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Brands lose trust from phishing email attacks

Brands lose trust from phishing email attacks

Confidence in UK brands is dramatically affected by phishing attacks, with 42% of people losing trust in a brand if they receive a phishing email claiming to be from that company, according to a YouGov survey.

The survey, commissioned by Cloudmark, found that 41% of those surveyed felt that their trust in a bank would be greatly reduced if they received a phishing email pretending to come from it.

However, the research also found that the majority of respondents (66%) felt that the responsibility for protection against phishing attacks lies with themselves, their service provider and the service provider that sent the phishing emails.

Phishing attacks are used to defraud consumers of their personal information, such as bank account details, by pretending to have been sent by a trustworthy business such as a bank.

Neil Cook, UK technology chief at Cloudmark, said: "What is interesting to note from these results is that well-known brands are suffering, with phishing attacks having a detrimental effect on their reputation.

"This knock-on effect will be particularly worrying for the banks, who rely on a high degree of trust with their customers."

Cloudmark also released its own research that showed NatWest bank was the most phished brand in the UK during October this year. The results were compiled from Cloudmark's user base, which consists of 260m mailboxes.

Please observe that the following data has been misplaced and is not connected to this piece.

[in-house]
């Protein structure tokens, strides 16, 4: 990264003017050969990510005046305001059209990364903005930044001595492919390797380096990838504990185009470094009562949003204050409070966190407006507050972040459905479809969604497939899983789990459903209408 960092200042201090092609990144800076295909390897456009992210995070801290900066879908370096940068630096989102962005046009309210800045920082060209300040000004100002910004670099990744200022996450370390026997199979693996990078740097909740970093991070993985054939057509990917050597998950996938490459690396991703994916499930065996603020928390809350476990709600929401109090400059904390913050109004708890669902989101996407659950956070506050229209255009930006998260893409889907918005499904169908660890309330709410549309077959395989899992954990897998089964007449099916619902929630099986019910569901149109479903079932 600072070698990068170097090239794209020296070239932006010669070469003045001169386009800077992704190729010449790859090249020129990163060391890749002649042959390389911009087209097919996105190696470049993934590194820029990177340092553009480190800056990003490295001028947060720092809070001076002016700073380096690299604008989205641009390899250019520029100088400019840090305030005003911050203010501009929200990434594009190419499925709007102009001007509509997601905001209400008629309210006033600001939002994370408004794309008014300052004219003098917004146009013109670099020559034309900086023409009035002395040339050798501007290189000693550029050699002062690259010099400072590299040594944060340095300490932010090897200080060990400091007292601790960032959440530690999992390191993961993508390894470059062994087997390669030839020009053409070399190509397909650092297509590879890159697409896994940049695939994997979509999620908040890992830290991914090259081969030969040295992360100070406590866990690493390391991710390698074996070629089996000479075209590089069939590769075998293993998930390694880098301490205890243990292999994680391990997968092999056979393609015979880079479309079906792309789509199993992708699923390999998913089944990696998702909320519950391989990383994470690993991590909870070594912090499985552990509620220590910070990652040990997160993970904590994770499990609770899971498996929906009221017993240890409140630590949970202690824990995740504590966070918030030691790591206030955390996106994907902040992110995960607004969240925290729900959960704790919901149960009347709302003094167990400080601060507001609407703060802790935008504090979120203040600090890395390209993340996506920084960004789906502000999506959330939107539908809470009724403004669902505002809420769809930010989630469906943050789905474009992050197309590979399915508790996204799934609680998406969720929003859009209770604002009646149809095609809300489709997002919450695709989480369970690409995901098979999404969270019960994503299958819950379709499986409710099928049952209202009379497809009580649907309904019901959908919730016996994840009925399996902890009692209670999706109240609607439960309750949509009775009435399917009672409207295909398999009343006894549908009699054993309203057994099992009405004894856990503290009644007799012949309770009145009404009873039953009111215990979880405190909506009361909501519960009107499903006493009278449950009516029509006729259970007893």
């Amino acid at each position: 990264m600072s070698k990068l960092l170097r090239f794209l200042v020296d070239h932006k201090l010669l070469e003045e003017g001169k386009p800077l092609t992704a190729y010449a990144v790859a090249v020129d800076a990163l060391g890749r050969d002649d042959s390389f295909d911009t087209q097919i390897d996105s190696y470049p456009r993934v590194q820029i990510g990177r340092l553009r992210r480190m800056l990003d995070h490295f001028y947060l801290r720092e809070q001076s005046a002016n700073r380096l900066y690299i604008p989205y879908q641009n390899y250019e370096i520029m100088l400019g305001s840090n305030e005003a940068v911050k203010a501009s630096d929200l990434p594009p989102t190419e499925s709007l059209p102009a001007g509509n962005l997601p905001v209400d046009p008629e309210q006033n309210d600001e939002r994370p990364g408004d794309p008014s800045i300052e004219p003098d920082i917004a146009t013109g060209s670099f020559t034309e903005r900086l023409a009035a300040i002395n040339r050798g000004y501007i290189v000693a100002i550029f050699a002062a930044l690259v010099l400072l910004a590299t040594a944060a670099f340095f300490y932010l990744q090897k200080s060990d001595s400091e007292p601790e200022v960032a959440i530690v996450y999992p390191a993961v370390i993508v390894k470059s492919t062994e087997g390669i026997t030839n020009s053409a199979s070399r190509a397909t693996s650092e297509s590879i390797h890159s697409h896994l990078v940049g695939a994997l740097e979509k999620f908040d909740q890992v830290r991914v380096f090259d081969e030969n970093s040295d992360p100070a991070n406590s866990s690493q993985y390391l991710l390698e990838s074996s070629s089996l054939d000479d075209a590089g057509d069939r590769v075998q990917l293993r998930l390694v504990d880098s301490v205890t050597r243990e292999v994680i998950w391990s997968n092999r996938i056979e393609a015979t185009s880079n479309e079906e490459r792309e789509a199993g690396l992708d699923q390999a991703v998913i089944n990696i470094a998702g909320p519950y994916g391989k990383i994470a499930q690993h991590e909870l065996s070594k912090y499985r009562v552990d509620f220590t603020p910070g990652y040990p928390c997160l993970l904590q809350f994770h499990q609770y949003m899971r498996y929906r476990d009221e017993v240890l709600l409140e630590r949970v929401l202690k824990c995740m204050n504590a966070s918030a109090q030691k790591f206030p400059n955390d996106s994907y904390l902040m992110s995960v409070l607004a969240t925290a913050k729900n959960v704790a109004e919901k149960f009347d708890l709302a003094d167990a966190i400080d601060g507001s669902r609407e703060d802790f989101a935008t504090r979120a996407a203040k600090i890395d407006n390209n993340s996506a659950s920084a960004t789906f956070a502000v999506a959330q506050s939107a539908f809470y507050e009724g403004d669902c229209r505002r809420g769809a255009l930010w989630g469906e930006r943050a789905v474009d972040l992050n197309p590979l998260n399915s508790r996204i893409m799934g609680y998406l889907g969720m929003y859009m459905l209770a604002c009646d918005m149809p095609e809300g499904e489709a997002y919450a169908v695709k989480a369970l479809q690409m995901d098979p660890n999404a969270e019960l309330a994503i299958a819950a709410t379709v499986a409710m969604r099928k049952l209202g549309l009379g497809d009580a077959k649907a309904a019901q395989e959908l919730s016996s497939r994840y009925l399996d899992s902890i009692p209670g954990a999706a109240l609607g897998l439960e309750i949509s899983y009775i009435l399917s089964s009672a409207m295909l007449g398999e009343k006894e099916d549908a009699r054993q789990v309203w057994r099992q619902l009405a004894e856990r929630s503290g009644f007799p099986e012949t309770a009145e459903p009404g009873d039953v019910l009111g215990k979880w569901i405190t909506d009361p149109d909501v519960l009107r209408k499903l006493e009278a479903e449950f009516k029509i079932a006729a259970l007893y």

Cloudmark's research also found that across Europe, the majority of unique phishing websites are created using the top-level domain associated with the United Kingdom -- .uk.

The company warned of a new scam called vishing, in which scammers use cheap VoIP call centre systems as the back end to their phishing attacks. An email will be sent to a recipient, requesting them to ring customer services at their bank to deal with a problem.

If the customer calls, it gets routed to a VoIP answering system, which has been set-up on a compromised host. The system captures the user ID and pincode that the customer enters and it is then sold onto the highest bidder, who then has full access to the customer's account.

Cook said: "The call seems very genuine. The reassurance of speaking to an individual rather than working online will lead to many instances of consumers falling foul to such threats."

The YouGov survey was conducted online last month with a total of 1,960 adults.


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